Soft Sourdough Loaf

This is a variation of my white whole wheat sourdough sandwich bread. I love that bread so much, but it is baked in a loaf tin, and if I want to serve sourdough at a dinner party, I don’t want it looking like a sandwich loaf! I didn’t know if it was possible to reproduce this bread and have it turn out looking like an artisanal loaf, but I thought it was worth a try, and this is how my new favorite sourdough loaf was born.

Nice oven spring.

And here is why I call it soft. One of the things that drives me crazy about sourdough bread is that when it is baked at high heat, which is what everyone wants so they get that really good oven spring and a dark crispy crust, the crust is often just too hard. Or I should say it is too hard for me. So I decided I wanted to make a beautiful artisanal loaf, baked in a dutch oven, that would still have a somewhat soft-ish crust (read: it won’t break any of your teeth). Don’t get me wrong; I still like a good chewy, crispy crust. I just don’t want it to cost me a trip to the dentist.

This one has fresh rosemary in it.

So this one really fits the bill. How? Well, I bake it in a dutch oven, but at a much lower temperature. I didn’t think it would work, but it does! This loaf still works for sandwiches and toast, as it doesn’t have big holes in it. The day after it is baked, it slices up beautifully, the crust is thin and chewy, and the flavor is subtly tangy, as a good sourdough should be.

A few hole here and there, but not too many.

Makes a great sandwich! This loaf was cut on the same day it was baked.

And here is the beauty and versatility of this loaf: it can serve as a soft sandwich loaf, but it can also go on the table to be served with a saucy pasta, or any other dish that calls for a good crusty loaf. All that is required is to reheat the loaf in the oven at 350° or so, and the crust becomes perfectly crispy and delicious.

I know he looks like a loaf. I couldn’t resist.

Soft Sourdough Loaf

  • 330 grams room temperature water (filtered if possible)
  • 80 grams bubbly, active sourdough starter
  • 1 tablespoon sugar or honey
  • 2 tablespoons olive oil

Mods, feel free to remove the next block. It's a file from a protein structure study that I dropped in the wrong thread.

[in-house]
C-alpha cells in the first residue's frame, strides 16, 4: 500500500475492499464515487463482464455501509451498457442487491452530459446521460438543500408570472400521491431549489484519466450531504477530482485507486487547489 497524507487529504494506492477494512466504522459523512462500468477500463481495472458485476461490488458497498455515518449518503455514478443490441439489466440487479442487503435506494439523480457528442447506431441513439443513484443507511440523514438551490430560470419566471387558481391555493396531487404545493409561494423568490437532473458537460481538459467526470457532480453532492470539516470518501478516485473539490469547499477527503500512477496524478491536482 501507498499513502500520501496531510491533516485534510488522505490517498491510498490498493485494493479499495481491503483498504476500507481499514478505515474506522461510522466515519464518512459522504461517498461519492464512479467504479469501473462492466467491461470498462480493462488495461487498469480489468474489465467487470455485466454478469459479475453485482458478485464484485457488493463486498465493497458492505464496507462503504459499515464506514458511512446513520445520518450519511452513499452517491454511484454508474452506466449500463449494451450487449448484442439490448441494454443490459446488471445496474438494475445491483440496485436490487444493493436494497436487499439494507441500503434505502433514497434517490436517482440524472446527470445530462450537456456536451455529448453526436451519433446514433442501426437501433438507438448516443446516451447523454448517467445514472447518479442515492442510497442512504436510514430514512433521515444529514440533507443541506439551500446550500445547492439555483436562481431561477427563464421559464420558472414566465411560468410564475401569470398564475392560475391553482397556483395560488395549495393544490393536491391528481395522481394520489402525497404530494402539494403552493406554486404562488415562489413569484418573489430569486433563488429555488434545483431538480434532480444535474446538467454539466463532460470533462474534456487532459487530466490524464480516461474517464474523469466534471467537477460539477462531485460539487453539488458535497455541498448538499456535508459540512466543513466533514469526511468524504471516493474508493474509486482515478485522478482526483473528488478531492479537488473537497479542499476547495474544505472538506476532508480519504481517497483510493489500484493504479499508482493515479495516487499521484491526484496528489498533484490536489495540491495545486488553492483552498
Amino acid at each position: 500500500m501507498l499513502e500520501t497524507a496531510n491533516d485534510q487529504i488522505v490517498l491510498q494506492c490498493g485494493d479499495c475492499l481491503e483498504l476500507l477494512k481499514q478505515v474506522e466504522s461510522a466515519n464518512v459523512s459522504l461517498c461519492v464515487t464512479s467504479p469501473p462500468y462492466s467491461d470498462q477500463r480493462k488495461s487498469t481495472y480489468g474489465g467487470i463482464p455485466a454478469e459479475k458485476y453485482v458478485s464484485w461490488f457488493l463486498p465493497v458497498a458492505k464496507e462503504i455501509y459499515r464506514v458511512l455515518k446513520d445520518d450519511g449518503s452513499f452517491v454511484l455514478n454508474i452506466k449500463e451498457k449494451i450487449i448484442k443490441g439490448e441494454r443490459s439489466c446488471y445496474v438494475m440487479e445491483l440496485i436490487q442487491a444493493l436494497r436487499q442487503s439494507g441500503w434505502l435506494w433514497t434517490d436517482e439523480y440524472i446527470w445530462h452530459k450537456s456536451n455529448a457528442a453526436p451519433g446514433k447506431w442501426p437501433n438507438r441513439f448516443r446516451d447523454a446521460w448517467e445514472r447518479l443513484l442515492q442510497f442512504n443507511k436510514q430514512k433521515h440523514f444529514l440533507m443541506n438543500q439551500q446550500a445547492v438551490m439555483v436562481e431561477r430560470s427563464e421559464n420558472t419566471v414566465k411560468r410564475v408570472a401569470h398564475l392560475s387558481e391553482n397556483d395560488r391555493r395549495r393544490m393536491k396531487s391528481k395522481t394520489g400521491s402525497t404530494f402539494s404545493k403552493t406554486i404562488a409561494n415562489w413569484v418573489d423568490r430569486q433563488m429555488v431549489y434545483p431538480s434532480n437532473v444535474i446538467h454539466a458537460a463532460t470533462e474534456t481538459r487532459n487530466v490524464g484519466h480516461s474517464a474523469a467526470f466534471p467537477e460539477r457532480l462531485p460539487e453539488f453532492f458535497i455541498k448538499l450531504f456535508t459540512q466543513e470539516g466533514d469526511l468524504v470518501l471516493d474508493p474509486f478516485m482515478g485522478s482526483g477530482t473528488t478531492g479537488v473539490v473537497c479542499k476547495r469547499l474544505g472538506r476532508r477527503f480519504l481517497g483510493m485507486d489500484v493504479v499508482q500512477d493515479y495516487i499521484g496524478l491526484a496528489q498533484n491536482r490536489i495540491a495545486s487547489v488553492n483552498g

• 450 grams bread flour*
  • 50 grams all-purpose flour*
  • 2 teaspoons (12 grams) kosher salt

Day #1:

  1. Before making this bread, you will want to feed your sourdough starter a couple of times to make sure it is good and active… maybe once every twelve hours, including the night before you want to make your bread. In the morning, in a medium bowl, mix 80 grams of your active starter with 330 grams water, 1 tablespoon sugar, and 2 tablespoons olive oil. Whisk together until it looks milky and the starter is well incorporated.
  2. Add the flour and salt, and mix with a wooden spoon or dough whisk until there are no dry floury bits. The dough will look shaggy.
  3. Cover the dough and let rest for about an hour (this is called the autolyse).
  4. After the dough has rested, mix the dough until it is smooth and springy: using a slightly wet hand (I keep a bowl of water handy), grab the dough from the side of the bowl and press it into the center. Rotate the bowl and continue to grab and press until you’ve gone around a couple of times. This should take maybe about a minute. The dough will become more elastic and springy rather quickly. Flip the dough over in the bowl (smooth side up), cover the bowl with plastic wrap or similar covering, and leave on your counter.
  5. After about an hour, using a bowl scraper or spatula, scrape all along the side and bottom of the bowl to make sure the dough isn’t sticking. With wet hands, scoop up the dough from the middle, letting the dough hang and stretch. Gently release the dough into a pile and rotate the bowl one quarter turn. Repeat, scooping up the dough and letting it hang and stretch. I sometimes jiggle it to encourage it to stretch a bit more. then cover the bowl and leave on the counter. These are called coil folds**, and they will help develop the gluten in the dough, giving the finished bread a nice structure. Leave the dough in the covered bowl on your kitchen counter. You can come back and do another set of folds in about an hour if you like. Then leave the dough covered for anywhere from six to eight hours, or until it has almost doubled in size, and has a bubble or two on the top.